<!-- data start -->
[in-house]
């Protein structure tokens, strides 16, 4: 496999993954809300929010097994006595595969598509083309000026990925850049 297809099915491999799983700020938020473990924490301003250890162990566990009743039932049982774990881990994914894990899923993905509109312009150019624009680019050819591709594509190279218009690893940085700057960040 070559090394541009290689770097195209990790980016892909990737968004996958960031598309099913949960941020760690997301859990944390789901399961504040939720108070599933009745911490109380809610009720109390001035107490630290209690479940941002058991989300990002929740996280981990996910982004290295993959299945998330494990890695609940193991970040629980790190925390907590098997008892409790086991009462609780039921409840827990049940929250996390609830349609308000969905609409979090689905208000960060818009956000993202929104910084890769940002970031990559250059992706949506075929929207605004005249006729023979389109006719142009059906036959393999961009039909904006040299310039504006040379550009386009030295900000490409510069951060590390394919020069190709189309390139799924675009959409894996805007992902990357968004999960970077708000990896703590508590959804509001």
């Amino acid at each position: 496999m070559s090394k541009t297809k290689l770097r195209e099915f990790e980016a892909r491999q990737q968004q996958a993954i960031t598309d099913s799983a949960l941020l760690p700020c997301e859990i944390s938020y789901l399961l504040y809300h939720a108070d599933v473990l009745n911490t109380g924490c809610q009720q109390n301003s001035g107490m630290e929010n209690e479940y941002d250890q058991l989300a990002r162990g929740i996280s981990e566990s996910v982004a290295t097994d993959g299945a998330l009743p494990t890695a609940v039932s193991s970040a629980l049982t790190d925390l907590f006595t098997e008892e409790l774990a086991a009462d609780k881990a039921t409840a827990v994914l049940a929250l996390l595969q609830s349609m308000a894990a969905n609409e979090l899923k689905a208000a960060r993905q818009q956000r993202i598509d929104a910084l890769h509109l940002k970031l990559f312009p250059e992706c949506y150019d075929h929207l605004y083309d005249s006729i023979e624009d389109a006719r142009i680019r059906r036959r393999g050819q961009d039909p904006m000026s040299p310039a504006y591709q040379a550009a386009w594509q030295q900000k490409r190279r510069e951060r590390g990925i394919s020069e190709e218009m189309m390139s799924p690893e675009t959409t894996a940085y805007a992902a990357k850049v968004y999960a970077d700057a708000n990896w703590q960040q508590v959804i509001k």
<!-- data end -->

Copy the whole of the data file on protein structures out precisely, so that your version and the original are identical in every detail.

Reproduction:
[in-house]
């Protein structure tokens, strides 16, 4: 496999993954809300929010097994006595595969598509083309000026990925850049 297809099915491999799983700020938020473990924490301003250890162990566990009743039932049982774990881990994914894990899923993905509109312009150019624009680019050819591709594509190279218009690893940085700057960040 070559090394541009290689770097195209990790980016892909990737968004996958960031598309099913949960941020760690997301859990944390789901399961504040939720108070599933009745911490109380809610009720109390001035107490630290209690479940941002058991989300990002929740996280981990996910982004290295993959299945998330494990890695609940193991970040629980790190925390907590098997008892409790086991009462609780039921409840827990049940929250996390609830349609308000969905609409979090689905208000960060818009956000993202929104910084890769940002970031990559250059992706949506075929929207605004005249006729023979389109006719142009059906036959393999961009039909904006040299310039504006040379550009386009030295900000490409510069951060590390394919020069190709189309390139799924675009959409894996805007992902990357968004999960970077708000990896703590508590959804509001």
């Amino acid at each position: 496999m070559s090394k541009t297809k290689l770097r195209e099915f990790e980016a892909r491999q990737q968004q996958a993954i960031t598309d099913s799983a949960l941020l760690p700020c997301e859990i944390s938020y789901l399961l504040y809300h939720a108070d599933v473990l009745n911490t109380g924490c809610q009720q109390n301003s001035g107490m630290e929010n209690e479940y941002d250890q058991l989300a990002r162990g929740i996280s981990e566990s996910v982004a290295t097994d993959g299945a998330l009743p494990t890695a609940v039932s193991s970040a629980l049982t790190d925390l907590f006595t098997e008892e409790l774990a086991a009462d609780k881990a039921t409840a827990v994914l049940a929250l996390l595969q609830s349609m308000a894990a969905n609409e979090l899923k689905a208000a960060r993905q818009q956000r993202i598509d929104a910084l890769h509109l940002k970031l990559f312009p250059e992706c949506y150019d075929h929207l605004y083309d005249s006729i023979e624009d389109a006719r142009i680019r059906r036959r393999g050819q961009d039909p904006m000026s040299p310039a504006y591709q040379a550009a386009w594509q030295q900000k490409r190279r510069e951060r590390g990925i394919s020069e190709e218009m189309m390139s799924p690893e675009t959409t894996a940085y805007a992902a990357k850049v968004y999960a970077d700057a708000n990896w703590q960040q508590v959804i509001k």